2. If you are budget and success focused, and need to work in a team, then multiple technologies mean that every team member has to spend time learning each technology. Each member will waste time making mistakes with each technology. You will also need to standardize various ways to handle the same problem (based on combinations of technologies already in use in a specific project). And you will need to document a lot of things, because of these many toys in use…
  3. …which is simply not cost effective, and will also cause lots of problems in the future, when you finally decide to focus on one system, but still have lots of hybrid solutions out there which you must maintain. 

Next steps

In the next parts of this series we we'll look into

  1. What is it and why you need it (done)
  2. Comparing the currently most popular frameworks AngularJS and knockoutJS (done)
  3. A simple example how to use such a framework
  4. The entire setup with data-delivery from the server - ideally without server code
  5. Discovering some sample Apps for you to adapt to your needs

With love from Switzerland,

Daniel Mettler grew up in the jungles of Indonesia and is founder and CEO of 2sic internet solutions in Switzerland and Liechtenstein, an 20-head web specialist with over 600 DNN projects since 1999. He is also chief architect of 2sxc (2SexyContent - see forge), an open source module for creating attractive content and DNN Apps.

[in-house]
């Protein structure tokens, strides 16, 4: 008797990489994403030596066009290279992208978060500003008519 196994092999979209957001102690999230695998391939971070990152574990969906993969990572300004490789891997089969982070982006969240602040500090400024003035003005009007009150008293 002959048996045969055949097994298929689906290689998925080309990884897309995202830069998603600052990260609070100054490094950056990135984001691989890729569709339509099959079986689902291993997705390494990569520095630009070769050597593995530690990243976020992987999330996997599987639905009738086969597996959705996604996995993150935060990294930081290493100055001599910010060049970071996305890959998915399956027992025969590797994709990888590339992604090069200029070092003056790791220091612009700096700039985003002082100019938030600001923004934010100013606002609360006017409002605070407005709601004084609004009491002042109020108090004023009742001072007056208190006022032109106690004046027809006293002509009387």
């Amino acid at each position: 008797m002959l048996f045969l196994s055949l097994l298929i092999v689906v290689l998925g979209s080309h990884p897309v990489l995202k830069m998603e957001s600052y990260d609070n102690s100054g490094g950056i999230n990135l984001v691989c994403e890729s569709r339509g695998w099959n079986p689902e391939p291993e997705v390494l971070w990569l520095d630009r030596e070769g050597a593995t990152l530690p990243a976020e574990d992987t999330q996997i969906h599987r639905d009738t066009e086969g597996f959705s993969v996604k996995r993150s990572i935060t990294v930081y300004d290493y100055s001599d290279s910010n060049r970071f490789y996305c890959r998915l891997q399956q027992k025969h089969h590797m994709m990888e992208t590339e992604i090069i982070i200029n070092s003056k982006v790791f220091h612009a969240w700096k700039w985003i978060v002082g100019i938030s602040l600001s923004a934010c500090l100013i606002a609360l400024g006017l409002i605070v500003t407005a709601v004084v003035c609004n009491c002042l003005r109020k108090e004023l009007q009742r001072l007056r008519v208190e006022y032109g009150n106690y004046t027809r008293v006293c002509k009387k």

Daniel Mettler learned programming with the bible translation computer of his parents, deep in the jungles of Indonesia. Since he was only 12 years old at that time and the BIOS only had a version of BASICA, that's what got him started. With 16 he went back to Switzerland and learned German and basic city-survival skills. Equipped with this know-how he founded 2sic internet solutions in 1999 which was focused on web solutions on the Microsoft platform. After a few self-developed CMSs 2sic switched to DNN in 2003 and has been one of the largest partners (17 employees, 700+ projects) in Europe. Daniel is also the chief architect behind the open source 2sxc, a strong promoter of standardization (boostrap, patterns, AngularJS, checklists, etc.) and loves to eat anything - dead or alive. His motto: if the natives eat it, it game.
      Great Daniel. Your contributions to the DNN community are helping to quickly modernize this powerful CMS. I have made the switch to solely use Angular after a blog you wrote earlier for many of the reasons you outlined here.